"Jewelry was banned for years, but now the kids can wear whatever they want. Uniform rules have been adjusted. The entire team had to be wearing the same undergarments. Now if it’s over the knee it can be whatever color you want. Under the knee has to be a uniform color for everyone. Why an all-out ban of watches? Is it a national federation rule that they had to impose at the state level? I don’t think it is, so why make such a decision?"
It’s not a rule mandated by the National Federation Of State High School Associations, according to a representative out of its Indianapolis headquarters. But the federation does allow state associations to make their own guidelines regarding watches.
The NHIAA committee made theirs.
"It came up in discussions at our committee meeting and we made the decision to ban them," Boggis said. "The technology now is so far advanced, and not everybody can afford to own a watch with all the bells and whistles.
"These watches have GPS systems, they allow you see your pace, they have heart monitors, and some are phones that will let you talk to coaches while on the course. The price point on these watches can be somewhere from $200-$500. Not every kid can afford that. It’s just an unfair advantage."
That’s the explanation coaches were looking for but feel like they never received prior to the season.
Lougee, Wright, South boys co-coach Lori Lerude and Merrimack girls coach Cathy Merra were all surprised by the decision.
It came with no warning.
"You would think a rule change this big would come after talking to coaches statewide," Lerude said. "Any rule change in the last few years regarding uniforms or jewelry they’d talk to coaches. Why not this one? It just makes no sense. None."
Although Merra admits she would never personally run a race without a watch, it’s her job to get her Tomahawks used to running with bare wrists.
It’s been a steep learning curve.
"I just started having them train without their watches," Merra said. "It’s something new for most of them, but it’s something the need the get used to for meets. How else are you going to prepare for running without the watch if you’re always training with it?"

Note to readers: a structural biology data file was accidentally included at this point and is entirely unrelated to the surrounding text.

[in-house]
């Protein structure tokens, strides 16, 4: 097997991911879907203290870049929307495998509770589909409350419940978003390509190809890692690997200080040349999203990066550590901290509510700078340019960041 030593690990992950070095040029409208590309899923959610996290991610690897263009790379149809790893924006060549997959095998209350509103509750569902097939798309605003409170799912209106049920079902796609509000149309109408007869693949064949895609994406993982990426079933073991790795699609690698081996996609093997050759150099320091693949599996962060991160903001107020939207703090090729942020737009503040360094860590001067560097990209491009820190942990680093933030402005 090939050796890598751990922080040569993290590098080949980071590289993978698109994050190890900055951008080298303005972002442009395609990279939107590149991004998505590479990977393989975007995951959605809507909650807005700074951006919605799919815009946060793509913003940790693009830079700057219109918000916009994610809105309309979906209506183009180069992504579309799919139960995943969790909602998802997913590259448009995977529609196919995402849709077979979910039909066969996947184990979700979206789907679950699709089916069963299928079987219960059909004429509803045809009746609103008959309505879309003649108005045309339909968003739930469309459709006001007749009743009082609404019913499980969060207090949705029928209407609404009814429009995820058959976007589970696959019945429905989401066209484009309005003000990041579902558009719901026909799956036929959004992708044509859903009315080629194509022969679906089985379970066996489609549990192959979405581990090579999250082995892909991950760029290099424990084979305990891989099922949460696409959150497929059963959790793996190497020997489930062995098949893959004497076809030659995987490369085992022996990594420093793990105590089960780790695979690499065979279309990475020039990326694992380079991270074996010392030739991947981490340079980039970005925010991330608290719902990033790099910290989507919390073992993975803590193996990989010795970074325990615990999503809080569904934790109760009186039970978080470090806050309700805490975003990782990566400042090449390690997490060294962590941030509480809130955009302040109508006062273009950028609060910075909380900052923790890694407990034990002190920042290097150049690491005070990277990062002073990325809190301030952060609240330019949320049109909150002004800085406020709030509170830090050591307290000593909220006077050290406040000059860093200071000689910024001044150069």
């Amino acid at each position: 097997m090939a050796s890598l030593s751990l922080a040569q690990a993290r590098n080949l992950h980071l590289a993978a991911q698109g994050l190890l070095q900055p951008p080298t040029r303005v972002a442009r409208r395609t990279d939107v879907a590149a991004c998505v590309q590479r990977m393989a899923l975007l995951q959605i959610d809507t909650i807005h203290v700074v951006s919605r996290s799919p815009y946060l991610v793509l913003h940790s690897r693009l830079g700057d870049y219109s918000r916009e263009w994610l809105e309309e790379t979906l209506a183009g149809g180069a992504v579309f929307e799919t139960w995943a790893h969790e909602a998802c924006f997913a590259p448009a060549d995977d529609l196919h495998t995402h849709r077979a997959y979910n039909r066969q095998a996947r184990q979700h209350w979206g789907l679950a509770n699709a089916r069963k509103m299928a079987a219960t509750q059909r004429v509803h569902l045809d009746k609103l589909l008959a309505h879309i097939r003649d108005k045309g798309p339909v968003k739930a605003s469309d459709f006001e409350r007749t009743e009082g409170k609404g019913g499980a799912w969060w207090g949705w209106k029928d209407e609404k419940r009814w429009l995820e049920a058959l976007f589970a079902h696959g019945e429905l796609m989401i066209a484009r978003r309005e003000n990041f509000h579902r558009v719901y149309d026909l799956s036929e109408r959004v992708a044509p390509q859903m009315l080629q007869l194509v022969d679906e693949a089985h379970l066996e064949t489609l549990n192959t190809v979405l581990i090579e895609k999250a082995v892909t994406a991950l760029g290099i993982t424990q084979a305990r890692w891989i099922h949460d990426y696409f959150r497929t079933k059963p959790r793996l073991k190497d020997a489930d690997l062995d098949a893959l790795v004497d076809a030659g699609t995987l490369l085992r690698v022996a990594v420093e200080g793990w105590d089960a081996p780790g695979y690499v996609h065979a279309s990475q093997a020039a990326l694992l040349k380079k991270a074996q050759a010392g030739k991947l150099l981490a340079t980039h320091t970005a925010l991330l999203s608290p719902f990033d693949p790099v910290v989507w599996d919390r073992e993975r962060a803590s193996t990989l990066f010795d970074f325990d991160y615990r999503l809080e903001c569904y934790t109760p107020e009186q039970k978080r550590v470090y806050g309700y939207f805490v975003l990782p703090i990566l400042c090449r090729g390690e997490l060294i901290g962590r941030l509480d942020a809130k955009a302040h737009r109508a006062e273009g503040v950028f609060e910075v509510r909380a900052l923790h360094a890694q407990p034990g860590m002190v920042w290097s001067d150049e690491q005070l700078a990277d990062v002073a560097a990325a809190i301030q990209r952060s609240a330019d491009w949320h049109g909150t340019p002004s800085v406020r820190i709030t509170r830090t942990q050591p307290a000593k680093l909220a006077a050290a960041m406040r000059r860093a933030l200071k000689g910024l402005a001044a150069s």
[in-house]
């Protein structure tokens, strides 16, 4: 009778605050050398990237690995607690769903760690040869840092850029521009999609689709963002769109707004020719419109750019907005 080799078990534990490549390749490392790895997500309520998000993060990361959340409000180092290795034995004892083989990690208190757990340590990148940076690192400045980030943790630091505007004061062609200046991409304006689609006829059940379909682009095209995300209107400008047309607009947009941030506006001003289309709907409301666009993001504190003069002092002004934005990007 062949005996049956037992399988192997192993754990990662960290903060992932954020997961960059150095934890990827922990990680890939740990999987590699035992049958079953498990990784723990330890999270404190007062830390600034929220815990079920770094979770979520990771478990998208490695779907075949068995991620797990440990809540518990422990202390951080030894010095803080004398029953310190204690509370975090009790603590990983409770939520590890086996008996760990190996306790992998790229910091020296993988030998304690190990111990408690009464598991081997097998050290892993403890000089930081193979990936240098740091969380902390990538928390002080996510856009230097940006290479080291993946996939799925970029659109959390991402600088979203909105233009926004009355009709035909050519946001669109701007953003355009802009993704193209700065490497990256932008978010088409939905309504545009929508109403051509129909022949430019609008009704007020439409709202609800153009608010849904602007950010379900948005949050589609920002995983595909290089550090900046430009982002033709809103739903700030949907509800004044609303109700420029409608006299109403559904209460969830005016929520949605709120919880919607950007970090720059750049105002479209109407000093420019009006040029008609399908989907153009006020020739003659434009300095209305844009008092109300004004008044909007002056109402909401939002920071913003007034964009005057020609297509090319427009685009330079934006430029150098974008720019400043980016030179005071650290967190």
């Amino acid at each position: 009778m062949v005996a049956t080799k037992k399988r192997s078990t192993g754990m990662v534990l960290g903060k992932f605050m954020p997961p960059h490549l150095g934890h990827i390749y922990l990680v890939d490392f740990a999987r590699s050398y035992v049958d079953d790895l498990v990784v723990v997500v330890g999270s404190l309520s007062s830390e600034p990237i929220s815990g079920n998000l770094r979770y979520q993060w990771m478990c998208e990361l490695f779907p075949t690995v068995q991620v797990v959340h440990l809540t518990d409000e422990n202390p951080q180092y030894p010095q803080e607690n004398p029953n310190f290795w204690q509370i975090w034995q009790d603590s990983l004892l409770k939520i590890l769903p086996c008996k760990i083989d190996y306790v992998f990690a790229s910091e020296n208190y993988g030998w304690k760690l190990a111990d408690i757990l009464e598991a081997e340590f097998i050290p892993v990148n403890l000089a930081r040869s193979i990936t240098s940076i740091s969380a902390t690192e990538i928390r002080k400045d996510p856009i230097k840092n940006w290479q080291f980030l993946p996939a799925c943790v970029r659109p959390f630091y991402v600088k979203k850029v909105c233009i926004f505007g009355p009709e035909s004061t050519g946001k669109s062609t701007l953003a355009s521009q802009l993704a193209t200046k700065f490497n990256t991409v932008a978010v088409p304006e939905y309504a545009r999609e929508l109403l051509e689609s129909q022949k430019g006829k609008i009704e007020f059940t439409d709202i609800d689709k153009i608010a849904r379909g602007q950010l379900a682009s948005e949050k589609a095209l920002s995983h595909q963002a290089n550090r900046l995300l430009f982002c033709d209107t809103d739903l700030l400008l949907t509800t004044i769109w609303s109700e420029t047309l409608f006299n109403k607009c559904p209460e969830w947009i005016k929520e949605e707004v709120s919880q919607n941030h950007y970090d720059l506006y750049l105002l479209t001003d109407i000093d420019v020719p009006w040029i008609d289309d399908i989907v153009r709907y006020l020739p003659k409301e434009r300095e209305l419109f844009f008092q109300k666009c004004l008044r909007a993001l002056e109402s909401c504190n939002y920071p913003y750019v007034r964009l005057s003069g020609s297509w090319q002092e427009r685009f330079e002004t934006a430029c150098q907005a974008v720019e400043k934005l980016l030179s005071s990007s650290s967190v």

Like it or not, Merra wants to make sure her team is prepared to race by the rules, which she hopes might be reconsidered for next fall.
"I tend to just go with the flow," Merra said. "It is what it is. I was kind of surprised when I saw the P and P, but I have to respect the committee’s decision and hope it’s something that can be overturned next year."
Likewise, Robinson is hoping for a change of heart by committee members.
"I think they should definitely reconsider this," Robinson said. "A lot of girls use watches and it helps them a lot. I hope they do, but I don’t know if they will."
Not likely, according to Boggis – who makes up the committee along with chairman George Edwards, assistant chair Robert Royce, supervisor of officials Nancy Eastman, Steve Fountain, Lee Hess, Todd Kress, Noah Pion, Larry Martin and South’s Arthur Demers.
"I wouldn’t say it was the easiest decision," Boggis said, "but it’s definitely the fairest one. This is the best way to keep the playing field level."
Wright’s still not sure how level the playing field really is, especially with this rule in place.
"Now smaller teams with one coach are hindered," Wright said.
"We can’t be in more than one place to call out paces. Larger schools with more volunteer coaches can spread people out at different markers. That’s an unfair advantage for sure. With the watches, kids are able to keep their own pace and track their own times and speed.
"Watches are a vital tool for success in cross country and track. This rule makes no sense if we’re supposedly trying to give the kids every tool at their disposal to succeed. It’s as if the NHIAA is afraid of technology."